• Answer: There are a few key factors that would prove difficult to overcome when turbocharging a Skyactiv-G engine. First is the extremely high compression ratio of 13-14:1. High compression ratios and boost don’t mix well, and the supporting engine design to run that high of a compression ratio is very sensitive to major engine changes. For example: The exhaust manifold is a very well-engineered 4-2-1 design that is critical to running a high compression ratio on 87 octane fuel without pre-detonation. A typical turbo kit would replace the exhaust manifold which could cause many unknown issues. Second comes down to the overall design of the engine. Mazda has made it very clear they are chasing fuel economy, not white knuckle power. So, looking at that goal from a business standpoint, why would Mazda design the engine to handle 250+hp? That would only cost them more money. The engines are lightweight in every aspect: bearing size, connecting rods, pistons, crank…the list goes on. The SkyActiv-G engines are not built for power. Lastly, what good is a turbo kit if you can’t tune it correctly? As of right now there is not an effective method to tune the SkyActiv-powered vehicle. It’s unfortunate, but a turbo SkyActiv-G is a long shot.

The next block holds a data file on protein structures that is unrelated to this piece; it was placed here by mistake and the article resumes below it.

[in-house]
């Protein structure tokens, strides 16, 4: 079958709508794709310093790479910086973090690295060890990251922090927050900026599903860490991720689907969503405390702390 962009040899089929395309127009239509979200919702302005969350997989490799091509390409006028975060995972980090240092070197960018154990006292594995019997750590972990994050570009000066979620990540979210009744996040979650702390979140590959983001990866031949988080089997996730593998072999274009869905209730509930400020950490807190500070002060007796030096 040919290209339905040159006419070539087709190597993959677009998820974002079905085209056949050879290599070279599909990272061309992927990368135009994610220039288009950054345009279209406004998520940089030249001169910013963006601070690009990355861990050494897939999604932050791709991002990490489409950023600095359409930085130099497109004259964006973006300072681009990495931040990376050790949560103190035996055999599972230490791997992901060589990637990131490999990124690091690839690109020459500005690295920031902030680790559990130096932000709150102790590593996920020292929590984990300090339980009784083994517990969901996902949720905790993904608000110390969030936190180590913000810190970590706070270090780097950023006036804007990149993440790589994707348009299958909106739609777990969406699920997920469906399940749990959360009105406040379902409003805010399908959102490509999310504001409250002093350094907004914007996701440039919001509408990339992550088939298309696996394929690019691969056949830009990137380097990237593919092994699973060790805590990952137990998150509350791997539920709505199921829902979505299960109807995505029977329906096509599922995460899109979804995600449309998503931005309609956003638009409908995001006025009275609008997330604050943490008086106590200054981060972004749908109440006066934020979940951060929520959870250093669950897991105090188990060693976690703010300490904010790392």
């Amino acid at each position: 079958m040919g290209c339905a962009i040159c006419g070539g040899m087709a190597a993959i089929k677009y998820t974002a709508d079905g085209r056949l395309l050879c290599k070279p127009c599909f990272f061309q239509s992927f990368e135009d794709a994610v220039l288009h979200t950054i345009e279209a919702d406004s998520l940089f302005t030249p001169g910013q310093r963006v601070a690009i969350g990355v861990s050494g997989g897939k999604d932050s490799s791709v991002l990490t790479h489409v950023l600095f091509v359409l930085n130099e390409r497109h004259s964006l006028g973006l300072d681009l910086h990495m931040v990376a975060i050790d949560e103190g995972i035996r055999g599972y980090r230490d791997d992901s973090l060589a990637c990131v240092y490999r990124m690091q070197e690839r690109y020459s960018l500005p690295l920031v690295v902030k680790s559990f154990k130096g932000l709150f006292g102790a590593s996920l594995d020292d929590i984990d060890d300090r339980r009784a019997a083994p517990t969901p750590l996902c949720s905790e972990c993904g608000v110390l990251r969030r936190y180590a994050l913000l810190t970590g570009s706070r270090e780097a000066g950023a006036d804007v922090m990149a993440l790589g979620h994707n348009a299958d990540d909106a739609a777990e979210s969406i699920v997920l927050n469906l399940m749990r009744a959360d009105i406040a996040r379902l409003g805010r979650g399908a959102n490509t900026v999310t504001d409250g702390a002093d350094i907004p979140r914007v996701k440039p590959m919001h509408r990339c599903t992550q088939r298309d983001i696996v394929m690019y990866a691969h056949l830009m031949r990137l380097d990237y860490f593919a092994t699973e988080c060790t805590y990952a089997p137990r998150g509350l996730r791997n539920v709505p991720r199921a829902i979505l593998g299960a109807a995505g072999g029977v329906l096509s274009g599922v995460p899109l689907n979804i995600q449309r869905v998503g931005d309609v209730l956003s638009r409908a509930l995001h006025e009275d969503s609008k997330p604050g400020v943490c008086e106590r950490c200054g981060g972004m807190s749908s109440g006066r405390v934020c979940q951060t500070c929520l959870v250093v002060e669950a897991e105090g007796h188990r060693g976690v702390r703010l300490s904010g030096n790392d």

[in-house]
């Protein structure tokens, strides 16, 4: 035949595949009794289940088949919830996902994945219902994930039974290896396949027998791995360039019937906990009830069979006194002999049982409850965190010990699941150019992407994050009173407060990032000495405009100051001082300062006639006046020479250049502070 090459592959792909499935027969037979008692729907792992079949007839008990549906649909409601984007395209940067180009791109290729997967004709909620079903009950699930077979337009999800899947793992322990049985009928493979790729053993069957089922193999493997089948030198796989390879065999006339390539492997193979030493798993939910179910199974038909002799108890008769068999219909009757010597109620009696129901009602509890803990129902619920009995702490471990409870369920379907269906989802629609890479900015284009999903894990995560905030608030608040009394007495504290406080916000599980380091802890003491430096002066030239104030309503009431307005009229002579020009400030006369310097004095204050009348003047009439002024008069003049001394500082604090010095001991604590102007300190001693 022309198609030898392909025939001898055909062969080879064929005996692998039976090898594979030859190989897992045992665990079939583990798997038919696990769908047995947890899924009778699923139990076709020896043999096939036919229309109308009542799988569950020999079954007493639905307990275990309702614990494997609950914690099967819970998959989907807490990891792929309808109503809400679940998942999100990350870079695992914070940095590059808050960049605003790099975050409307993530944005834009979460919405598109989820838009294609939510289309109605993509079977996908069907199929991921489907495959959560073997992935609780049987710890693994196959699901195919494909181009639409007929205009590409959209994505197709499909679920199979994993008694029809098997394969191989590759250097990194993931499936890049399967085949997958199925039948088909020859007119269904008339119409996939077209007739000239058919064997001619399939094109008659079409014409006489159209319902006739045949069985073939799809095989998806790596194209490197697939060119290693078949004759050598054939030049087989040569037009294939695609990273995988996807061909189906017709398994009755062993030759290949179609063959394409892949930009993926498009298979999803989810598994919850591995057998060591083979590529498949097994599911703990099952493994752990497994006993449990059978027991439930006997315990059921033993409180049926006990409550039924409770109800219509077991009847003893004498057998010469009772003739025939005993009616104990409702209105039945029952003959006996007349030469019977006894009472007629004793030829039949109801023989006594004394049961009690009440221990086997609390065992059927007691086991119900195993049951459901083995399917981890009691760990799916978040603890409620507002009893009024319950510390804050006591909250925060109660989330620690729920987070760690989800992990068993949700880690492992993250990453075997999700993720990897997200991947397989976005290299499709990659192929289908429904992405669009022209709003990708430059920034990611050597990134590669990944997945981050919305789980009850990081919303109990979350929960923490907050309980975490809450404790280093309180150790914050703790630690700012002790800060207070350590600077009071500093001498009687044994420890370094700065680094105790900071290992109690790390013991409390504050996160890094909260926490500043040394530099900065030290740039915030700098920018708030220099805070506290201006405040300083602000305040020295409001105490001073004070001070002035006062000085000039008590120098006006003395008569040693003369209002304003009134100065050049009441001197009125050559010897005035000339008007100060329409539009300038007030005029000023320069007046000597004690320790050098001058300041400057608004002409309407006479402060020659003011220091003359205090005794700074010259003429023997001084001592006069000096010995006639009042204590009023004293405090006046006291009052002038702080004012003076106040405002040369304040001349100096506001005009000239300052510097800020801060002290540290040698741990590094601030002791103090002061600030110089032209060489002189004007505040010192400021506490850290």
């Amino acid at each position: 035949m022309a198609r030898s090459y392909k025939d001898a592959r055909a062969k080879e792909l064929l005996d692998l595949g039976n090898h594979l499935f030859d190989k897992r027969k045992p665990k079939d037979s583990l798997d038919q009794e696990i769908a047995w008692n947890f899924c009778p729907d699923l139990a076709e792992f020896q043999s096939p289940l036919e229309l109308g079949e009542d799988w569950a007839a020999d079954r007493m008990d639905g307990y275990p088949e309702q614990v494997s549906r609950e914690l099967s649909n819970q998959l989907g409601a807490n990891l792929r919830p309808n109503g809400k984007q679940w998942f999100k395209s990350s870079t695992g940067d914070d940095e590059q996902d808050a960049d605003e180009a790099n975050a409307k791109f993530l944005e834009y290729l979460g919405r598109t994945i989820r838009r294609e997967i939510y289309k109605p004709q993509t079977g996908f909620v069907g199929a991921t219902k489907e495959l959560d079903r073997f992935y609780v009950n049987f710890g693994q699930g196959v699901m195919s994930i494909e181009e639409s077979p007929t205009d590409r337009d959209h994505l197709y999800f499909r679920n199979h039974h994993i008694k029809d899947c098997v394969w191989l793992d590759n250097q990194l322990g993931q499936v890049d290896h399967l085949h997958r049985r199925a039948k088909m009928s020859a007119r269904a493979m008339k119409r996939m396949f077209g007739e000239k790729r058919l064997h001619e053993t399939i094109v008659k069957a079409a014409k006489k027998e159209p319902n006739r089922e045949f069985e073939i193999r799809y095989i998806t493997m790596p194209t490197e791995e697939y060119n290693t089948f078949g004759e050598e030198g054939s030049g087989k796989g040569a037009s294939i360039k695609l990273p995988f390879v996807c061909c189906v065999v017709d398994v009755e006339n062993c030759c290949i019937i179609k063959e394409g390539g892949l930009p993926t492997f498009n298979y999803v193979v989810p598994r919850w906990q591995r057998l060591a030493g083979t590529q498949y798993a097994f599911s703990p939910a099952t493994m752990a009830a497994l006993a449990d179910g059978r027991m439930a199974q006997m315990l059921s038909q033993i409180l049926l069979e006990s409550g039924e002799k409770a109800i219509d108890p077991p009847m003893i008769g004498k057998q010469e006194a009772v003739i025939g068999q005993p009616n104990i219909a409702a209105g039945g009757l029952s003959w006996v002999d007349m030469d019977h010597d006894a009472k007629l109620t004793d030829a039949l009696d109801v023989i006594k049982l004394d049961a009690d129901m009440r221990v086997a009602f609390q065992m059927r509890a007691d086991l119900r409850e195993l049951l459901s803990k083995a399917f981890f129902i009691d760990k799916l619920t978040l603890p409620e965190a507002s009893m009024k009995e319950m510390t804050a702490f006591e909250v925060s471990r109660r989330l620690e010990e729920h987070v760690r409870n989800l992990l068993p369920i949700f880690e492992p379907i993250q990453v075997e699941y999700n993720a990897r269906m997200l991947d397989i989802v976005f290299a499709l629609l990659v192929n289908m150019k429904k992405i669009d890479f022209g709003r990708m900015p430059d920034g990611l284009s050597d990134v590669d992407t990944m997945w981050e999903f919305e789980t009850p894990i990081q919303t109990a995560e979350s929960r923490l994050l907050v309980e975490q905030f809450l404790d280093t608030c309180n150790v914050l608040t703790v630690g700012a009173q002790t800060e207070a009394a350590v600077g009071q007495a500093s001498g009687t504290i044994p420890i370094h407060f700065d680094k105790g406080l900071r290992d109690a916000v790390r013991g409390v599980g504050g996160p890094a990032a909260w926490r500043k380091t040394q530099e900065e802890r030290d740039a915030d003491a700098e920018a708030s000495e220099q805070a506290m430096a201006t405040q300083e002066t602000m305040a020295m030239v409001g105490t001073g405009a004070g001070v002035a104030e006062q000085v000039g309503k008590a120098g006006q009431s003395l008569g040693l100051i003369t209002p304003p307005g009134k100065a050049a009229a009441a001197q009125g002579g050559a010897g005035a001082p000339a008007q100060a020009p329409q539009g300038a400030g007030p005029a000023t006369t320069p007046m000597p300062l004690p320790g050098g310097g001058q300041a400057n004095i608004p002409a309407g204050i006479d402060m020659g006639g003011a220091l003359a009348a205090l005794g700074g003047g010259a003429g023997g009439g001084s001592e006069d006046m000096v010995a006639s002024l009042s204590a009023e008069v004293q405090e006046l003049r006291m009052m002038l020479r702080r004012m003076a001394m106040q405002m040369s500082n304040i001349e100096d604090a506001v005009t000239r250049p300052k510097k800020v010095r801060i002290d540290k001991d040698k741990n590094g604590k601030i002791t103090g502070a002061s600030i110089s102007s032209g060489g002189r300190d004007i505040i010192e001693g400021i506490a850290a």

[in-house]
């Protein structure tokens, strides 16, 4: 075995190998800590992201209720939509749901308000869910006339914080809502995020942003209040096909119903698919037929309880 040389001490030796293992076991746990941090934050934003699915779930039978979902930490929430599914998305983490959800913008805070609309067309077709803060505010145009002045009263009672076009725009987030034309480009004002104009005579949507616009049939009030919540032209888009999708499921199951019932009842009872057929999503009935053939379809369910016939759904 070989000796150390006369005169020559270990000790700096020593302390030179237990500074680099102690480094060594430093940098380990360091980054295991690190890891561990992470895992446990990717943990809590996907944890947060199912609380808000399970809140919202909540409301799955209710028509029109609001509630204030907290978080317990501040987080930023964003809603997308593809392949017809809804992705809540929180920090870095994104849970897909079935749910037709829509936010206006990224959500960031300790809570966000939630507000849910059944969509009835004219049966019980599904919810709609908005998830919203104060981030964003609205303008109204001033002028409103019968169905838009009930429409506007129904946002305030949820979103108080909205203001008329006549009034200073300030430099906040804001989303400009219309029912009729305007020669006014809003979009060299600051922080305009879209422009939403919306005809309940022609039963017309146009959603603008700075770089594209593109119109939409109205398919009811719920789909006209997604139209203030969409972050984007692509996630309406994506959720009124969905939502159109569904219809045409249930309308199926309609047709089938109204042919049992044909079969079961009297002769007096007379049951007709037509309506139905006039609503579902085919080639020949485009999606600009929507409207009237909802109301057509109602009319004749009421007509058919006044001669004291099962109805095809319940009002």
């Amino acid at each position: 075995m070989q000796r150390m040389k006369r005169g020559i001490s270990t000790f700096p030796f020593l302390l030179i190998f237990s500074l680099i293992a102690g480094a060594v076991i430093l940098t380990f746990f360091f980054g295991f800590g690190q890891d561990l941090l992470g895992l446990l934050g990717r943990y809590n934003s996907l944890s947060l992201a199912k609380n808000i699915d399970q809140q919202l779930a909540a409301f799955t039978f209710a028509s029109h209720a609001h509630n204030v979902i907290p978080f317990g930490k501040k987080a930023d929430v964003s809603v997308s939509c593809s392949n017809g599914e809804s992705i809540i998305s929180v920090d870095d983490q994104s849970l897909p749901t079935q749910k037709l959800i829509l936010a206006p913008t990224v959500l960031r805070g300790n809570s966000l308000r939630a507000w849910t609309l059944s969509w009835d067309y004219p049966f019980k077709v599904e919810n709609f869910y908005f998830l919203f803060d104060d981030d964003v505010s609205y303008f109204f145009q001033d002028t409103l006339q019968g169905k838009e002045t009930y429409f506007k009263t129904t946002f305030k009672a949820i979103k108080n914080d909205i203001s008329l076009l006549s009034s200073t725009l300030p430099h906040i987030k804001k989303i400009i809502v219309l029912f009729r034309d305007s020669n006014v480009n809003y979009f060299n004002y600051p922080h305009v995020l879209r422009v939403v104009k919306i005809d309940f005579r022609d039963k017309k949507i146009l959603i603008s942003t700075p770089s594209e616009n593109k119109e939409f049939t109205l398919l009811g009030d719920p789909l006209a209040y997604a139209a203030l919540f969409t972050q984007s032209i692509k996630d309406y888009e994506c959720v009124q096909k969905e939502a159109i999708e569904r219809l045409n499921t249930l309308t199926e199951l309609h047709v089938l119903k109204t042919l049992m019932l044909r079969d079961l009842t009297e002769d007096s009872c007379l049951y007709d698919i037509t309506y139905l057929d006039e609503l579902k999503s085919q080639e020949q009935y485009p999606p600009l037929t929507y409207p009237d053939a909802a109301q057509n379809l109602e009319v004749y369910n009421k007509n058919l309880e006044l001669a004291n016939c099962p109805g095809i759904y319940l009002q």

Question: Give us all the info about the new CS turbo in production!

  • Questioner: Jeromy Williams
  • Answer: Well I can’t go and spill the beans, but I can give you a few tidbits of information. The goal of this turbocharger is not huge power numbers. Actually I would be in shock if anyone could get this to push 400whp with meth. The goal is to provide a turbocharger that cost only slightly more than a new K04 and is 100% bolt on. When I say bolt-on, I don’t mean “bolt-on” like BNR and ATP define it. This turbocharger requires no modifications to your current intake and exhaust systems; and no modifications need to be made to the oil and coolant lines. It’s like swapping in a new K04, but with much more power potential and no blue smoke. This effectively makes the turbocharger cheaper for the customer because none of the supporting sub-systems need to be upgraded or modified. As for some specs: Power is comparable to a BNR S3, and full spool is in the 3000-3200RPM range—depending on vehicle components. The current tune on my car is reaching 21PSI at 3200RPM with the CS EBCS running in bleed setup, and that’s on the prototype turbo without the billet compressor wheel.
Source: Autoblog
Source: Autoblog